How to Become a Developmental Psychologist

Developmental psychology is the study of human development that takes place throughout life. The study of human development encompasses physical development; cognitive development; moral understanding; language acquisition; identity formation; and social, personality, and emotional growth. For many years, developmental psychologists focused on childhood and adolescence — the most formative years of life. But as the American Psychological Association notes, as life expectancy approaches an average of 80 years, those in the profession have increasingly focused on aging and ways to help the elderly stay independent. Developmental psychologists often focus on one particular stage of life in their work and can be found in nearly every industry.

What degree is required to become a developmental psychologist?

Developmental psychology is a varied field; those in it may work with patients through an independent practice; in research for the government or a manufacturer; or as educators for universities or museums. The type of work you want to do will dictate the level of education you need. For instance, developmental psychologists who are directly involved in patient care or conducting research will likely need a Ph.D., according to the U.S. Bureau of Labor Statistics (BLS). Other types of work in the field of developmental psychology may require a master’s degree. Since specialized study in psychology begins at the graduate level, you can expect to need at least a master’s degree to pursue a career in developmental psychology.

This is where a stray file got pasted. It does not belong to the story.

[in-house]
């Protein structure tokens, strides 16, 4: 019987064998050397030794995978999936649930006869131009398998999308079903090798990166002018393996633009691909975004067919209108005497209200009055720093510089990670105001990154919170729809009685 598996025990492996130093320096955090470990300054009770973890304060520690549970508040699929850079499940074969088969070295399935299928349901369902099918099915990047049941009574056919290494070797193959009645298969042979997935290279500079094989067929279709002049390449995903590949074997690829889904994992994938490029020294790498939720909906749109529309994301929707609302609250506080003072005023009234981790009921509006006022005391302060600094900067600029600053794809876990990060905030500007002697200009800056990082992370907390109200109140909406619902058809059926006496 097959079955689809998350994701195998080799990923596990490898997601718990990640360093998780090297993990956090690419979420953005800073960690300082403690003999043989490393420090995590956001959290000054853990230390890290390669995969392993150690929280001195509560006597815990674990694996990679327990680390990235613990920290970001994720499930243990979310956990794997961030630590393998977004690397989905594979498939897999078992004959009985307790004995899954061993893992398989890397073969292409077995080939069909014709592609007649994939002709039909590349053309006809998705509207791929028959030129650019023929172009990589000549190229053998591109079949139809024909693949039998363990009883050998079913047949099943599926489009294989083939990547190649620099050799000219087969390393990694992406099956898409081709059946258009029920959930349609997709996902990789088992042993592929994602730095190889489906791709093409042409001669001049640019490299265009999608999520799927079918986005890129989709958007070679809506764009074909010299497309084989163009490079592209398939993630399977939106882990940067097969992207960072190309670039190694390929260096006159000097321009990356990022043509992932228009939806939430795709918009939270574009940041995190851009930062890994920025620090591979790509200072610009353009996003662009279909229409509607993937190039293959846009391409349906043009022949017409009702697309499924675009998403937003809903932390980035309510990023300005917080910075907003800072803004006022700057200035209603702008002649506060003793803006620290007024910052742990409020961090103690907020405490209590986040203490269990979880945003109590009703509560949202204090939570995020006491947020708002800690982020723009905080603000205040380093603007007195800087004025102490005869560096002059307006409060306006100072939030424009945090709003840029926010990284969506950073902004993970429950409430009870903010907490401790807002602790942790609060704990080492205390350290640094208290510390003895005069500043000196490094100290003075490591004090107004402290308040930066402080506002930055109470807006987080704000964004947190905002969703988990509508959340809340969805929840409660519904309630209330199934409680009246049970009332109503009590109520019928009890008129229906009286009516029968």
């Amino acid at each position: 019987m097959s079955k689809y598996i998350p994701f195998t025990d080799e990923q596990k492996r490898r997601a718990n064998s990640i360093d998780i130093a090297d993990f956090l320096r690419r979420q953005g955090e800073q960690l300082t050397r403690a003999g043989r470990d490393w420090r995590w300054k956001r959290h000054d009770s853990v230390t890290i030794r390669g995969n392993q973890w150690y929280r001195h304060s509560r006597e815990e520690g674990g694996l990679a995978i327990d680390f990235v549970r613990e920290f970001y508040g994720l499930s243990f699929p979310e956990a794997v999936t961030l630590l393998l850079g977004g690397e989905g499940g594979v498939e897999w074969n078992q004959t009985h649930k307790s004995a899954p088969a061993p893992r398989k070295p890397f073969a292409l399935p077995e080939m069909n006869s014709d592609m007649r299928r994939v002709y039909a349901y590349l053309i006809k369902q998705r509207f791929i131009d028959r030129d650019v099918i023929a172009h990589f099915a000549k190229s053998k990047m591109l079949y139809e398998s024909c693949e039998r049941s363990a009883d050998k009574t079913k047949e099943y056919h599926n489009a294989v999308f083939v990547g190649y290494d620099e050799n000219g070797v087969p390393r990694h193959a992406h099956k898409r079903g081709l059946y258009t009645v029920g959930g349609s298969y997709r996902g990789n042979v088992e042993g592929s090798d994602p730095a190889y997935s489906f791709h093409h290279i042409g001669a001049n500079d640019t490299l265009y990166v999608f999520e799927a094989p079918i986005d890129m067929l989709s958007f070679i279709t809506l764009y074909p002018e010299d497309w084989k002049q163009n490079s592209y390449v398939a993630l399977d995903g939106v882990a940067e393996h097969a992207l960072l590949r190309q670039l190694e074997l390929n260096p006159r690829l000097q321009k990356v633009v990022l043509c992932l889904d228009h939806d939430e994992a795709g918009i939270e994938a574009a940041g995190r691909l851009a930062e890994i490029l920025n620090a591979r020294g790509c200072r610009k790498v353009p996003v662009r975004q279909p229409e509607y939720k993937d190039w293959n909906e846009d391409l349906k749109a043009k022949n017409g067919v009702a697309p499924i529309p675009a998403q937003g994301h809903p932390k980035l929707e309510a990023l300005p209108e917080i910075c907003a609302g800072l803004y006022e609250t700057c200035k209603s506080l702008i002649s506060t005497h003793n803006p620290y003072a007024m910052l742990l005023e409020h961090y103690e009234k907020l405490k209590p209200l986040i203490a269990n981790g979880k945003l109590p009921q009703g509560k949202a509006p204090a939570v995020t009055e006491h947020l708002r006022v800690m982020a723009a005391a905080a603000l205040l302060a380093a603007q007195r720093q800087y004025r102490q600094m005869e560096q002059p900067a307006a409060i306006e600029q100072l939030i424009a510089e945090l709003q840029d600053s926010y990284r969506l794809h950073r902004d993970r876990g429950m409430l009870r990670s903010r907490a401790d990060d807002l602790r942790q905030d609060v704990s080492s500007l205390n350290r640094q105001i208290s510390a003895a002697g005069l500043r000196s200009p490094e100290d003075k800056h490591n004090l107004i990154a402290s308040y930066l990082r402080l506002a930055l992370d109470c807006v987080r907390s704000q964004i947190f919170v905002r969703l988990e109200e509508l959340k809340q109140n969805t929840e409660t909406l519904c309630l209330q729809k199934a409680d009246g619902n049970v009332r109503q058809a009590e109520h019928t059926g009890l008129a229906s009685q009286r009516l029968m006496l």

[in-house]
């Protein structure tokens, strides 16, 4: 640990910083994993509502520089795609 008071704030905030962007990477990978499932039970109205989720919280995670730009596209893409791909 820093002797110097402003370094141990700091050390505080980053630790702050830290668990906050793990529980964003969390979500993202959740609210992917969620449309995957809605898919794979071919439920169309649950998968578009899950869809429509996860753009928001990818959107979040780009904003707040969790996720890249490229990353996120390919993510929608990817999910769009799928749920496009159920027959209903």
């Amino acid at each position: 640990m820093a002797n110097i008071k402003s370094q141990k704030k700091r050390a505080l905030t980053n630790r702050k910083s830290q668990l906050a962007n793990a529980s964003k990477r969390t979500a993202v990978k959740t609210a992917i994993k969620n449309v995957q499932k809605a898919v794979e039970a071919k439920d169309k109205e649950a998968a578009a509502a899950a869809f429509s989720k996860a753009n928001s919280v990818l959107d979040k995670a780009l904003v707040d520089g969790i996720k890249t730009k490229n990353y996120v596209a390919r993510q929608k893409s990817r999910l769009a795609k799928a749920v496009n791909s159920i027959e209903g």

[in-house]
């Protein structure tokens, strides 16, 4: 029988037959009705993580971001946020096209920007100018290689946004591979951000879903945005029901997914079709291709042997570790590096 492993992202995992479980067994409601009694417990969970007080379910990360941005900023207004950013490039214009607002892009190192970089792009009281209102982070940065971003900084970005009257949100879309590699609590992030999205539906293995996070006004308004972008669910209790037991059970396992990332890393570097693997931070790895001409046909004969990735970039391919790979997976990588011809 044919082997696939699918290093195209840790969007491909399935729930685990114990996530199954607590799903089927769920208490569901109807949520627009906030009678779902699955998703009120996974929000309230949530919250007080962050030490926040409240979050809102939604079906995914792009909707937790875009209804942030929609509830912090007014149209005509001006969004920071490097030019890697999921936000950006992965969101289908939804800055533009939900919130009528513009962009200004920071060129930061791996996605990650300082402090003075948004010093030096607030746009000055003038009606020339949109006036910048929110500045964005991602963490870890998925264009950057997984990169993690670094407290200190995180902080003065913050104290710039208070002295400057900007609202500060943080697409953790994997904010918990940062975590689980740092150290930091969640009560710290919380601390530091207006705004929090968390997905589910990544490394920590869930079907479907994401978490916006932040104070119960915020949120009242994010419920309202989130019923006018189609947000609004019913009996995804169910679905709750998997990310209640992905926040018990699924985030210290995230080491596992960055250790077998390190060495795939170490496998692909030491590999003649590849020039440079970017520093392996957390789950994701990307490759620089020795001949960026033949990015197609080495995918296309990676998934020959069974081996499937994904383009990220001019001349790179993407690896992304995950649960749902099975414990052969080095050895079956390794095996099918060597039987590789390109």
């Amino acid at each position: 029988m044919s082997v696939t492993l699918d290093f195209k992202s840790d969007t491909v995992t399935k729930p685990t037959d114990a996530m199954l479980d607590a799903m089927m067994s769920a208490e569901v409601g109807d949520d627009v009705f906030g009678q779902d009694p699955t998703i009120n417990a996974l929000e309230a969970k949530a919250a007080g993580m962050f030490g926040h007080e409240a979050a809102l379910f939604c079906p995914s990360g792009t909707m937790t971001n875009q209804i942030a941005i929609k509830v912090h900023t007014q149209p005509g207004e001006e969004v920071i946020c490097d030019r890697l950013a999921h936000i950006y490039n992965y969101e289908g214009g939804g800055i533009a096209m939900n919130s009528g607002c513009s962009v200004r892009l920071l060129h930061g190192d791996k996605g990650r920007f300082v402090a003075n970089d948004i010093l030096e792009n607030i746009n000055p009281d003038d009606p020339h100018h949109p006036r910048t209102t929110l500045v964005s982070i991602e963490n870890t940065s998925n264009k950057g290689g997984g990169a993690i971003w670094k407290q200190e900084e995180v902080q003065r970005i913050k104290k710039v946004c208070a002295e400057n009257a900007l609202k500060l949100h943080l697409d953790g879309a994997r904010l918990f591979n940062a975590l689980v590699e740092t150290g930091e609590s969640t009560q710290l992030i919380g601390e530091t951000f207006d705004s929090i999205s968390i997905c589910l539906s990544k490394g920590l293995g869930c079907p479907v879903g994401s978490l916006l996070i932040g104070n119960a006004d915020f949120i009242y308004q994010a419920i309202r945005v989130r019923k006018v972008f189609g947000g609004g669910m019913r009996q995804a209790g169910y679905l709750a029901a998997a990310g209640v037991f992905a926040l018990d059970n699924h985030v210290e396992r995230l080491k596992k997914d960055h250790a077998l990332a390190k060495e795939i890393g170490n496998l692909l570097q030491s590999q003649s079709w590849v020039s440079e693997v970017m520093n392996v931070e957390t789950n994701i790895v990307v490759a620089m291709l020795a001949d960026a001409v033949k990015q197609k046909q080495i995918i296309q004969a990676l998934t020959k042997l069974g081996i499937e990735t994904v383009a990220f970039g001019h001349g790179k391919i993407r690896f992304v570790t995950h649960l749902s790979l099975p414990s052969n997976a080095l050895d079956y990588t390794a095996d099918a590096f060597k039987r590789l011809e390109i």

In addition to dictating the level of education you need, the type of work you want to do in developmental psychology may also require or encourage you to pursue certification. If you specialize in cognitive development, you may want to apply for board certification in Cognitive and Behavioral Psychology from the American Board of Professional Psychology. There is no one surefire path, so be sure to talk to your professors and mentors about what certifications they recommend based on your professional interests and goals.

How long does it take to become a developmental psychologist?

It can be several years from the time you start studying developmental psychology to when you’re a professional in the field. An online developmental psychology degree at the master’s level can take up to two years on top of a bachelor’s’ degree, while a doctorate can require four to seven years of study. The length of time it takes to complete an online degree for developmental psychology will depend on such factors as your prior education, whether you attend part time or full time, and what kind of clinical or practicum experience is required by your school or future employer.

Once you graduate, you may have gain work experience and obtain a license before you’re fully credentialed as a developmental psychologist. This is generally the case for those who practice as a psychologist; in all states, independent, practicing psychologists must be licensed, according to the BLS. If you do not intend on working as a practicing psychologist, you may not need to be licensed.

What is a developmental psychologist’s salary?

A number of different factors can influence how much developmental psychologists earn. These include their level of experience, the area of the country they live in, and the size of their client base. The BLS reports that the median annual wage of psychologists overall was $68,640 in May 2010. Furthermore, the higher 10% of earners made more than $111,810, and the lowest 10% earned less than $39,200.